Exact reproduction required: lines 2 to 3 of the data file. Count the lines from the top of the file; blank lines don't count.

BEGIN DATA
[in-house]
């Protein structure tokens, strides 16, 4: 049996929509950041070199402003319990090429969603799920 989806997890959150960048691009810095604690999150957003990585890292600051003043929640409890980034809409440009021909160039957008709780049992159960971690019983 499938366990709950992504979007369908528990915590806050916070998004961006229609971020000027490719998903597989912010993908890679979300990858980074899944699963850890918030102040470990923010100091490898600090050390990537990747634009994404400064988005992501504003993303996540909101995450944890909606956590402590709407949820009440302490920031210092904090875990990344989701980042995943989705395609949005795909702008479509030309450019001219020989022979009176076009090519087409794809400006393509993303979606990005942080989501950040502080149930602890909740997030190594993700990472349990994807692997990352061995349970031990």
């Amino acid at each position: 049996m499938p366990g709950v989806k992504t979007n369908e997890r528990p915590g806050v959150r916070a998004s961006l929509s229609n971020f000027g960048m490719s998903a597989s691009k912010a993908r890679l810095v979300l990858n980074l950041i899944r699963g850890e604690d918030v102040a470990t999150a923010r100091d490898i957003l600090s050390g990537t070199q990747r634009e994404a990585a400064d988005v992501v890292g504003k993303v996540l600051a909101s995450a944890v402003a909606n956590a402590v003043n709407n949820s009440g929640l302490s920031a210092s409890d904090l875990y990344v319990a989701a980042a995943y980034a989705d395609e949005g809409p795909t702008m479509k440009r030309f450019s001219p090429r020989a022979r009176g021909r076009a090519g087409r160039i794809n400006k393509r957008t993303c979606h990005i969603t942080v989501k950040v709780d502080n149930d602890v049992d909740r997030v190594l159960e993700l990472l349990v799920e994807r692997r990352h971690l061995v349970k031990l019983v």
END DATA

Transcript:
């Protein structure tokens, strides 16, 4: 049996929509950041070199402003319990090429969603799920 989806997890959150960048691009810095604690999150957003990585890292600051003043929640409890980034809409440009021909160039957008709780049992159960971690019983 499938366990709950992504979007369908528990915590806050916070998004961006229609971020000027490719998903597989912010993908890679979300990858980074899944699963850890918030102040470990923010100091490898600090050390990537990747634009994404400064988005992501504003993303996540909101995450944890909606956590402590709407949820009440302490920031210092904090875990990344989701980042995943989705395609949005795909702008479509030309450019001219020989022979009176076009090519087409794809400006393509993303979606990005942080989501950040502080149930602890909740997030190594993700990472349990994807692997990352061995349970031990």
């Amino acid at each position: 049996m499938p366990g709950v989806k992504t979007n369908e997890r528990p915590g806050v959150r916070a998004s961006l929509s229609n971020f000027g960048m490719s998903a597989s691009k912010a993908r890679l810095v979300l990858n980074l950041i899944r699963g850890e604690d918030v102040a470990t999150a923010r100091d490898i957003l600090s050390g990537t070199q990747r634009e994404a990585a400064d988005v992501v890292g504003k993303v996540l600051a909101s995450a944890v402003a909606n956590a402590v003043n709407n949820s009440g929640l302490s920031a210092s409890d904090l875990y990344v319990a989701a980042a995943y980034a989705d395609e949005g809409p795909t702008m479509k440009r030309f450019s001219p090429r020989a022979r009176g021909r076009a090519g087409r160039i794809n400006k393509r957008t993303c979606h990005i969603t942080v989501k950040v709780d502080n149930d602890v049992d909740r997030v190594l159960e993700l990472l349990v799920e994807r692997r990352h971690l061995v349970k031990l019983v």